Business Analytics for Microsoft Business Solutions–Navision
White Paper Published: July 2004This document provides a technical overview of Business Analytics granule in Microsoft Business Solutions-Navision. It describes the technical architecture of Business Analytics, identifying key components and their purpose in the overall solutions. It describes the steps that are needed to implement and use Business Analytics. It provides an overview of how to setup and implement base and advanced granules.
Business Analytics in Navision 4.00 is a general purpose analytics and reporting solution that has been developed to enable easy access to relevant business information. It uses a multi-dimensional data store that allows users to get quick and updated information at the summarized level with the capability to do analysis by drilling down into the details from the summarized data. It provides user specific reporting and analysis capabilities to all employees within the business so that they can make informed business decisions without losing time waiting for business information.
Different business decisions often demand different types of information from various competencies within the business. Business Analytics allows users to access dynamic information from multiple business areas simultaneously, with the capability to combine information selectively. Users can access their customized information and analyze them through the interface of their choice, Microsoft Excel, over the Web, or through a Microsoft Windows based Business Analytics client.
In order to realize the full potential of Business Analytics, it is important that you understand what its key components are, how they work to enable their functionality, and how you can set up and configure this application. The purpose of this document is to provide an understanding of how Business Analytics works, what the possible hardware configurations are for deployment, and how the application can be configured for specific usage. This document provides an architectural overview of Business Analytics, deployment scenarios, and some tips and tricks to benefit deployment and usage.
This White Paper is divided into two sections. The first section describes the architecture of Business Analytics, including conceptual overview of OLAP systems. The second section describes usage and deployment scenarios.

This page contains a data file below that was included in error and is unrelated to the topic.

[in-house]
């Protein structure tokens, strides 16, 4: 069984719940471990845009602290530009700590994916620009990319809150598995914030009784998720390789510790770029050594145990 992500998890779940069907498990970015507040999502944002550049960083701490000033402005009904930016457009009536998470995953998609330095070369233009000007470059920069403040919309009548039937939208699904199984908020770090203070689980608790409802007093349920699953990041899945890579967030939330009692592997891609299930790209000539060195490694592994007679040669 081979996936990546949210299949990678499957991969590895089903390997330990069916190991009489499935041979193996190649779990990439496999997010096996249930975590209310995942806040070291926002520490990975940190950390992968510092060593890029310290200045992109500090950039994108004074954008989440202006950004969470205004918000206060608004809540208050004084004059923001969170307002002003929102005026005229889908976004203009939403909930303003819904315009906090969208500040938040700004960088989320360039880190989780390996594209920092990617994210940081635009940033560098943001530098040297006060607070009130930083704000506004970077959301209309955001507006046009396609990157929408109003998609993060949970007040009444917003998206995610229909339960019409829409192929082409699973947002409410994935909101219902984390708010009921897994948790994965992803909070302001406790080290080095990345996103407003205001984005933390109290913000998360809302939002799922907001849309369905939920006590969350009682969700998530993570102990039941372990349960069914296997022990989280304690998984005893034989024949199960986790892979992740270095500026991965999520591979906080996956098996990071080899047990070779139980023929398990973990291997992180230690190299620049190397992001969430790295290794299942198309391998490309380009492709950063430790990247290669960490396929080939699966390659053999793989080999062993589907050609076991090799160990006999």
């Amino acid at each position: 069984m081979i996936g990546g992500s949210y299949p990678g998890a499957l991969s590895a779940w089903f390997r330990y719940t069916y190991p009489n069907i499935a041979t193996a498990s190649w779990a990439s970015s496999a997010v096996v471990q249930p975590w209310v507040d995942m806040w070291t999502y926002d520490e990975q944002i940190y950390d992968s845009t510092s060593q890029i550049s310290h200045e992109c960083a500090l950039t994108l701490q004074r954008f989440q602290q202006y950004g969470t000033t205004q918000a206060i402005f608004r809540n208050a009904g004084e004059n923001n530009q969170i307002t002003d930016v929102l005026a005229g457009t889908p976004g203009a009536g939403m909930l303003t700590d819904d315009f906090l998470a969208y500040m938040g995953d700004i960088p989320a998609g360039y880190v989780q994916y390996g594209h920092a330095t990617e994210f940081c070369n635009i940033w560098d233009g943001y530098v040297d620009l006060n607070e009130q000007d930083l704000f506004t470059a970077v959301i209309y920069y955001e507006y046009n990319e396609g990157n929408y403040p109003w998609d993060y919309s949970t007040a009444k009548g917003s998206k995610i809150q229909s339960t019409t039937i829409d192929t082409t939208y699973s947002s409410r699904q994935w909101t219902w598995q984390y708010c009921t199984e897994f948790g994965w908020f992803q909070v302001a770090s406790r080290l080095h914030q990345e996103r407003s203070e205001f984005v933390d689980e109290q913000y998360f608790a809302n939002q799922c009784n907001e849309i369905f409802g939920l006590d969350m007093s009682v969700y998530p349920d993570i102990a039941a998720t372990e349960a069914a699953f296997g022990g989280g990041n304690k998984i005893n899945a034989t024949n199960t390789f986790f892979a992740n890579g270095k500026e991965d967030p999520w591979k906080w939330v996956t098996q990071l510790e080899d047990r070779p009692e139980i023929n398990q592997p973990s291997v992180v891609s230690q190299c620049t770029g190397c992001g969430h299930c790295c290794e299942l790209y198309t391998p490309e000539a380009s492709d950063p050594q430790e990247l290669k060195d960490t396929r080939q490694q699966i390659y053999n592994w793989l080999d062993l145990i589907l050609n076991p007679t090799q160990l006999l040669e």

Business Analytics comes in two granules: Business Analytics–Base Functionality and Business Analytics Advanced. Business Analytics–Base Functionalityis a prerequisite for Business Analytics Advanced. The advanced solution consists of additional components that work with the base solution components to enable advanced analysis and reporting functionality. This section provides the details of these components and their purpose in the overall solution. Business Analytics consists of the following main components:
Business Analytics–Base Functionality
Business Analytics Advanced
The following diagram shows the component layout for Business Analytics.
Business Analytics uses a multi-dimensional data store for data analysis and reporting purposes. This data store consists of two components, a set of OLAP cubes and a relational data mart which works as staging environment. OLAP cubes facilitate rapid, sophisticated analysis on large and complex data sets. Saving analysis data in OLAP cubes enables:
Business Analytics uses Microsoft SQL Server Analysis Services to instantiate and host the cubes. OLAP cubes mainly contain two entities: dimensions and measures. Dimensions are organized hierarchies of categories that describe similar sets of members upon which the user wants to base an analysis. In the above example, dimensions namely are market, product and time. A measure is a set of values that are analyzed, that is, measures are the numeric data of primary interest to end users browsing a cube. The measures one selects depend on the types of information end users request. Some common measures are sales, cost, expenditures, and production count.
For more information on OLAP, refer to Data Warehousing and Online Analytical Processing.
A typical deployment of Business Analytics can contain several data cubes, one for each subject area. For example, there can be one cube for sales, another for finance etc. Even though subject matter data is partitioned into individual cubes, users can do analysis of data across two or more cubes using virtual cubes. A virtual cube is used to encapsulate a subset of the measures, dimensions, and levels contained in one or more cubes. A virtual cube, like a view in a relational database, is a logical construct that itself contains no data. Just as a view is a join of multiple relations, a virtual cube is a join of multiple cubes.